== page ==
HC Deb 22 June 1951 vol 489 cc869-70

Lords Amendment: In page 4, line 30, at the end, insert:

3&4Will. 4. c. 90. The Lighting and Watching Act, 1833. Section fifty.

11.6 a.m.

Mr. Lionel Heald (Chertsey)

I beg to move, "That this House doth agree with the Lords in the said Amendment."

The Amendment relates to an Act of Parliament, The Lighting and Watching Act, 1833, the existence of which was discovered by an industrious person in the other place. It should have found its place among the other 40 Statutes in the Schedule. I desire to apologise to the House for my negligence in not including it originally. I can assure the House that I have it with me now and that I can explain how it operates, if that should be necessary.

Mr. H. Hynd (Accrington)

The hon. and learned Gentleman has just told us that he has the Act with him. I think that he ought to explain the effect of it. If he is not prepared to do that, may I ask what the significance of the Amendment is? Where does the Lighting and Watching Act come in, and what powers do common informers have under that Act? Are we extending or reducing the powers of the common informer by adopting this Lords Amendment.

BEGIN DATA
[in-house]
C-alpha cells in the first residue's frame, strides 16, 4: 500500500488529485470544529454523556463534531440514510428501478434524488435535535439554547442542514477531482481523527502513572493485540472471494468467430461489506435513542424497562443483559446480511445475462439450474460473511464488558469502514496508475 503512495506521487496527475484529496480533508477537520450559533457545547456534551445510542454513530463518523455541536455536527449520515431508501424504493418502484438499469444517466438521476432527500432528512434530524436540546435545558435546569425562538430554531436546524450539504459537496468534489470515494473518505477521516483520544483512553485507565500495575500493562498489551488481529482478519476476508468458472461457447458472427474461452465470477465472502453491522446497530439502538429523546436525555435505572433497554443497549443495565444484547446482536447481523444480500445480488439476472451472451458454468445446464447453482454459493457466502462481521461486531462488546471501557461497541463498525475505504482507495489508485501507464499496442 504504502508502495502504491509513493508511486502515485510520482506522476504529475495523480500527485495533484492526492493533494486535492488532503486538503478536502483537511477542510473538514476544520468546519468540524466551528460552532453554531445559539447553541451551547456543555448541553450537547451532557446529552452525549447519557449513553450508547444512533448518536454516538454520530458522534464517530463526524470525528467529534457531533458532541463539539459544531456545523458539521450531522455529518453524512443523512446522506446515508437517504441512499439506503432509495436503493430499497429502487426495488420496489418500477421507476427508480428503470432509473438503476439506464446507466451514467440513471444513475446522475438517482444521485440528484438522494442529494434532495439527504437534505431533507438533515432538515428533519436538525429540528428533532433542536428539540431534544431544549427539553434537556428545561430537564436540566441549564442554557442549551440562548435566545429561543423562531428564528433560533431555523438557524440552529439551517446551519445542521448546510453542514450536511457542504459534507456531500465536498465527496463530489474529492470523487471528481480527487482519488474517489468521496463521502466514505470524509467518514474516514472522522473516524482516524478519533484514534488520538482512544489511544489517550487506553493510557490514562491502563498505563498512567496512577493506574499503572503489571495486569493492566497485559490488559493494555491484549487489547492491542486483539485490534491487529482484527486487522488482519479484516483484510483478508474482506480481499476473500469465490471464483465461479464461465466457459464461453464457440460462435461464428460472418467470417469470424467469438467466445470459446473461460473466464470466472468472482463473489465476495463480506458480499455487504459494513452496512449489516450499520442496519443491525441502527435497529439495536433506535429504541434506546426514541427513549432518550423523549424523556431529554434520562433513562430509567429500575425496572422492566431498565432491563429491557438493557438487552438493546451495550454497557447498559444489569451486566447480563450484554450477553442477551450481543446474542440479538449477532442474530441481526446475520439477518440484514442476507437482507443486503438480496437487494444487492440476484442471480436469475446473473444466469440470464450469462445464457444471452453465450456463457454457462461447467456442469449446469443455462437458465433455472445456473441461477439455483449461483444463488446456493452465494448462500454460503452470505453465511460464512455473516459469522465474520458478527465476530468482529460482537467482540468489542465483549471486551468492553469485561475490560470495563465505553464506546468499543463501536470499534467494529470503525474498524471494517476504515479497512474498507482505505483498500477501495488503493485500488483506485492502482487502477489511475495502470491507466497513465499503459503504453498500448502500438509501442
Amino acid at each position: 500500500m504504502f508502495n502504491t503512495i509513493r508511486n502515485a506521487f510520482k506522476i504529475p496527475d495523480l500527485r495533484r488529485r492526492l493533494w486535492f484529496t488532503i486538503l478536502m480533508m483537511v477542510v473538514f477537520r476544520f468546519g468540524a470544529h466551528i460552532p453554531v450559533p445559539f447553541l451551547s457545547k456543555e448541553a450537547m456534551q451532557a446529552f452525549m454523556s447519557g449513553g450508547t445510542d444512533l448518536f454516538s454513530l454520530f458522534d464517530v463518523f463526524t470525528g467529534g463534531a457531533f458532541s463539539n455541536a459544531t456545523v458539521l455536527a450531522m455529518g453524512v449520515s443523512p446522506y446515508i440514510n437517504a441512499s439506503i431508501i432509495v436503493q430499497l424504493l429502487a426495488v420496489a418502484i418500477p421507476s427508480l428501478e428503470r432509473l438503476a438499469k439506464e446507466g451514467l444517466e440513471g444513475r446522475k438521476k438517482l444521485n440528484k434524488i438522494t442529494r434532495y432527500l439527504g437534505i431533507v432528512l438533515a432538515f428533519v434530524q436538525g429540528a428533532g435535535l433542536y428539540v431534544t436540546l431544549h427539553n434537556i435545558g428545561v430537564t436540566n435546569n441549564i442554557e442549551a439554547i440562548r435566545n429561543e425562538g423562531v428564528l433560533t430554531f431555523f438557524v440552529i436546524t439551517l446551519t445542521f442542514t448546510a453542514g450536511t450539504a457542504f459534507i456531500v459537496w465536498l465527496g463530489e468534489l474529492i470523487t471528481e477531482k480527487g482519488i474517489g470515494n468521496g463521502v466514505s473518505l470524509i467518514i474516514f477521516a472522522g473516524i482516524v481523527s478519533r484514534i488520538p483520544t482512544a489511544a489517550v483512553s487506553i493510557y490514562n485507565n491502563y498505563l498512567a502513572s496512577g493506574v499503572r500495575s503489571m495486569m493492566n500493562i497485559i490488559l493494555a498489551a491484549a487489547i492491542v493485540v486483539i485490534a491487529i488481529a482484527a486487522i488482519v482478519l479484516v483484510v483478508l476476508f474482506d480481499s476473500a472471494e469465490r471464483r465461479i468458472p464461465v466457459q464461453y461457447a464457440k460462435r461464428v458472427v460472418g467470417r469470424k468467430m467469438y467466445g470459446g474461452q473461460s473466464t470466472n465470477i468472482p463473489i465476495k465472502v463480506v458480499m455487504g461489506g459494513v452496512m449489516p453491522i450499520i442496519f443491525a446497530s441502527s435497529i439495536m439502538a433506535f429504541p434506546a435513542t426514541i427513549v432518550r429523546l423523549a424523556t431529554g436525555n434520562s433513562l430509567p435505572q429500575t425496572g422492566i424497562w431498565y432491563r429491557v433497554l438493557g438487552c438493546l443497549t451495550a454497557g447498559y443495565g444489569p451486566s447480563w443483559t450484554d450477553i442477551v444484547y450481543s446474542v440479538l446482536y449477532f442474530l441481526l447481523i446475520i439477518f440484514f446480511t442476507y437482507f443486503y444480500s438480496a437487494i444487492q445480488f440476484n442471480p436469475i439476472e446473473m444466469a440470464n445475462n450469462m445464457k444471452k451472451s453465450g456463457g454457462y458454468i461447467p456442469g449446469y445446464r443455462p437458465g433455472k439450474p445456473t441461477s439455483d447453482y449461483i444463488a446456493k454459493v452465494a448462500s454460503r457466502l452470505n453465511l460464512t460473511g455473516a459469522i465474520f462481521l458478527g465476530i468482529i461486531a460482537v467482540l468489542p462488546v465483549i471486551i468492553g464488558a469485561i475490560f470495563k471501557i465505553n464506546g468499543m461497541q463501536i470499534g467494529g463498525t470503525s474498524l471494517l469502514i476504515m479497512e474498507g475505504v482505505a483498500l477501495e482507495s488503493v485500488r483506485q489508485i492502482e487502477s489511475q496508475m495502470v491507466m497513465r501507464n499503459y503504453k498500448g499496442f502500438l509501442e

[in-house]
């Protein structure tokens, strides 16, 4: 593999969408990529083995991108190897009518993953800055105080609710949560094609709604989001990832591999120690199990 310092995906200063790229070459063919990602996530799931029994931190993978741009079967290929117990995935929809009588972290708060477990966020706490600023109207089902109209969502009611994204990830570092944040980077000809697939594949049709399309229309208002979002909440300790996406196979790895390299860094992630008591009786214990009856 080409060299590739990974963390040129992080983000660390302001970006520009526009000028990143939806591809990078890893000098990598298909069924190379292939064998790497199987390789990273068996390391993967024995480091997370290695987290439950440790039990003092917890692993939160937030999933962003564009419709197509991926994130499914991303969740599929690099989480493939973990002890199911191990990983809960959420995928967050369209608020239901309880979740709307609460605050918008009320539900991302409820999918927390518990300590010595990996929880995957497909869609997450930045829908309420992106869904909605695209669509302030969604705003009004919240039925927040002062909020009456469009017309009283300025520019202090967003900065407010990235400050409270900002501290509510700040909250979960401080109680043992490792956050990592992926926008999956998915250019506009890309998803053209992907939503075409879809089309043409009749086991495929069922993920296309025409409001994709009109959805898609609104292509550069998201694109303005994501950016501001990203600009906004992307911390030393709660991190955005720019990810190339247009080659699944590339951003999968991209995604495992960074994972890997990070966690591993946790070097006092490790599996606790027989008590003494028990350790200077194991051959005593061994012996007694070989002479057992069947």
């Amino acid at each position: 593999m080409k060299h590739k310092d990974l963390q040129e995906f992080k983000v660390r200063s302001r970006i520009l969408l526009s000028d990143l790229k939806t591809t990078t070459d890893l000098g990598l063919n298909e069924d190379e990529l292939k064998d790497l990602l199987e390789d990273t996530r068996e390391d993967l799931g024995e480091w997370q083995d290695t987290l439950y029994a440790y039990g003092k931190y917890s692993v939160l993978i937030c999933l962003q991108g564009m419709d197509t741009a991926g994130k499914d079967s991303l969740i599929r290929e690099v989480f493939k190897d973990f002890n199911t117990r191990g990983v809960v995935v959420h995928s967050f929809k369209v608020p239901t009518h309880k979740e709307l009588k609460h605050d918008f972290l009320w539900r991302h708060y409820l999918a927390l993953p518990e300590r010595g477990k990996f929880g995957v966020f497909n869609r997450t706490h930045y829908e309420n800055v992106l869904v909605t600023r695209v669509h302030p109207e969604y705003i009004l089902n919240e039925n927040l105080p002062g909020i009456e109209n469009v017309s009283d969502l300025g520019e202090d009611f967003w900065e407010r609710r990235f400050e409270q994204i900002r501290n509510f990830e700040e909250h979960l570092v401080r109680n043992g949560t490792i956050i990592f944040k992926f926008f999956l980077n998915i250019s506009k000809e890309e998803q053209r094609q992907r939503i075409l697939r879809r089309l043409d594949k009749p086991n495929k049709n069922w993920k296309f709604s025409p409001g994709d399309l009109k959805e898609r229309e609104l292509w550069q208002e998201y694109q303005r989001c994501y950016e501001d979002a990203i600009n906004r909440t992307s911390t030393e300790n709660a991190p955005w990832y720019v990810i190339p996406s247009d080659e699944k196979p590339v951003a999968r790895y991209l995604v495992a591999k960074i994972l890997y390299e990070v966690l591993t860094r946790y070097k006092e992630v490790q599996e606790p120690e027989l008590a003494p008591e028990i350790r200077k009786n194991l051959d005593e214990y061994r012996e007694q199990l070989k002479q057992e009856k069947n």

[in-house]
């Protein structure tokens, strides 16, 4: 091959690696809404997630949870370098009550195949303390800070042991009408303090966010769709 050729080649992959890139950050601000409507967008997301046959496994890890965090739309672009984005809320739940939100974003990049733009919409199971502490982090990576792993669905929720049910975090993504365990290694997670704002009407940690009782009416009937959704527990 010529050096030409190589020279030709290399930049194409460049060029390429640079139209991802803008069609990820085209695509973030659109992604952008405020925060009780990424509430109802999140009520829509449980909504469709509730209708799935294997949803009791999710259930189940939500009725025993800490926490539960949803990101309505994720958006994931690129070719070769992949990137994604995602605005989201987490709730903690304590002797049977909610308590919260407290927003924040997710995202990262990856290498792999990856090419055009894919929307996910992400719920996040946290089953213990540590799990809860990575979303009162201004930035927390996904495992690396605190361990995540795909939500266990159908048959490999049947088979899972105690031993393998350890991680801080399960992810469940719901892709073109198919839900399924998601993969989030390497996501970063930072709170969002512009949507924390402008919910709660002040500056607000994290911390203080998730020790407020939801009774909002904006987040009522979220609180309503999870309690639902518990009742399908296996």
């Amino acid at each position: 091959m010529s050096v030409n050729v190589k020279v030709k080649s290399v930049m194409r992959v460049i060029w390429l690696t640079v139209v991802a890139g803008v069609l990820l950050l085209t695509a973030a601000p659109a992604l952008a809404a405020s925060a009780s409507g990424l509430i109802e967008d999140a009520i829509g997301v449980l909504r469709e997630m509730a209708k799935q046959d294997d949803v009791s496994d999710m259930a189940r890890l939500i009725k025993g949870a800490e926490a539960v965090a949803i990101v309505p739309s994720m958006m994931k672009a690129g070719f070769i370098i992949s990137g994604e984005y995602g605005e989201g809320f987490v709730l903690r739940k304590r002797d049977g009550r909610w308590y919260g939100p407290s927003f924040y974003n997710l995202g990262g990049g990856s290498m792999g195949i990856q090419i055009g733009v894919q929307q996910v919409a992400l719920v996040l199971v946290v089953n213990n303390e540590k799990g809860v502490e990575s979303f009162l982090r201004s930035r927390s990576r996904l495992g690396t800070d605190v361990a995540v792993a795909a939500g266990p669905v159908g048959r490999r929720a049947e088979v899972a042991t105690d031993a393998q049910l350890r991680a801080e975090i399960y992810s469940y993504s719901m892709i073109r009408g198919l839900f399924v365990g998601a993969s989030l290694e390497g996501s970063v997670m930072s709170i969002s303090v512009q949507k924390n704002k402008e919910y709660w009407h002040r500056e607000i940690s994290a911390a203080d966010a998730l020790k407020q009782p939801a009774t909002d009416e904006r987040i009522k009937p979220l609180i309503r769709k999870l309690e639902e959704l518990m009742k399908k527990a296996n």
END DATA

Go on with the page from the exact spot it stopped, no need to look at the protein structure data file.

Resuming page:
Mr. Heald rose

Mr. Speaker

The hon. and learned Gentleman can speak again only by leave of the House.

Mr. Emrys Hughes (Ayrshire, South)

How does this unknown and anonymous Statute affect Scotland?

Mr. Heald

Perhaps I may explain, Mr. Speaker, with the leave of the House, that the Lighting and Watching Act, 1833, is long and complicated. It provides penalties against misbehaviour by the overseers and for wilfully destroying or injuring watchhouses, lamps, etc. There are various other powers. There is or was, in accordance with standard provisions, a right to the common informer to obtain a part of the penalties which had to be paid by people found to be guilty of any of these offences. It is proposed by the Bill to abolish the liability of individuals to pay portions of such penalties to a common informer and to substitute for it the ordinary criminal proceedings.

Question put, and agreed to.